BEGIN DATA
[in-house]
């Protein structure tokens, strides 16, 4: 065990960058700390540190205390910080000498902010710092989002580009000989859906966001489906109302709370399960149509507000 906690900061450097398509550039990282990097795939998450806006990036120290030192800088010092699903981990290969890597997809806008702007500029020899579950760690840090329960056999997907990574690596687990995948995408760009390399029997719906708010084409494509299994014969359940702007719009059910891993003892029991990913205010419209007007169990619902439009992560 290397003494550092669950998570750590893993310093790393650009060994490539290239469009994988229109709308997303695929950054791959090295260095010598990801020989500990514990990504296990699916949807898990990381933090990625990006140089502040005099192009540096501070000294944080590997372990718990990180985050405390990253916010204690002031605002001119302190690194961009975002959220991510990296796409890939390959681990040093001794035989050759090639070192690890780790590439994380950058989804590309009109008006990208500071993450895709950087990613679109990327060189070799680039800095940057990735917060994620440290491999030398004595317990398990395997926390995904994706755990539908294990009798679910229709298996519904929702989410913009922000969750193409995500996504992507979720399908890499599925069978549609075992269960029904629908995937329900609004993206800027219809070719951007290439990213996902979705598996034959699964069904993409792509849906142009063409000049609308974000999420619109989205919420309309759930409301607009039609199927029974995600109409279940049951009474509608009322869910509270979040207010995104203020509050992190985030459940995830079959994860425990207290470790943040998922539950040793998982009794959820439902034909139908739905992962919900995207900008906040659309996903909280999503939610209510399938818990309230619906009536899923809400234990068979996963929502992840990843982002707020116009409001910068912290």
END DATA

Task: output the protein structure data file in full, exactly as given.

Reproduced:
[in-house]
């Protein structure tokens, strides 16, 4: 065990960058700390540190205390910080000498902010710092989002580009000989859906966001489906109302709370399960149509507000 906690900061450097398509550039990282990097795939998450806006990036120290030192800088010092699903981990290969890597997809806008702007500029020899579950760690840090329960056999997907990574690596687990995948995408760009390399029997719906708010084409494509299994014969359940702007719009059910891993003892029991990913205010419209007007169990619902439009992560 290397003494550092669950998570750590893993310093790393650009060994490539290239469009994988229109709308997303695929950054791959090295260095010598990801020989500990514990990504296990699916949807898990990381933090990625990006140089502040005099192009540096501070000294944080590997372990718990990180985050405390990253916010204690002031605002001119302190690194961009975002959220991510990296796409890939390959681990040093001794035989050759090639070192690890780790590439994380950058989804590309009109008006990208500071993450895709950087990613679109990327060189070799680039800095940057990735917060994620440290491999030398004595317990398990395997926390995904994706755990539908294990009798679910229709298996519904929702989410913009922000969750193409995500996504992507979720399908890499599925069978549609075992269960029904629908995937329900609004993206800027219809070719951007290439990213996902979705598996034959699964069904993409792509849906142009063409000049609308974000999420619109989205919420309309759930409301607009039609199927029974995600109409279940049951009474509608009322869910509270979040207010995104203020509050992190985030459940995830079959994860425990207290470790943040998922539950040793998982009794959820439902034909139908739905992962919900995207900008906040659309996903909280999503939610209510399938818990309230619906009536899923809400234990068979996963929502992840990843982002707020116009409001910068912290």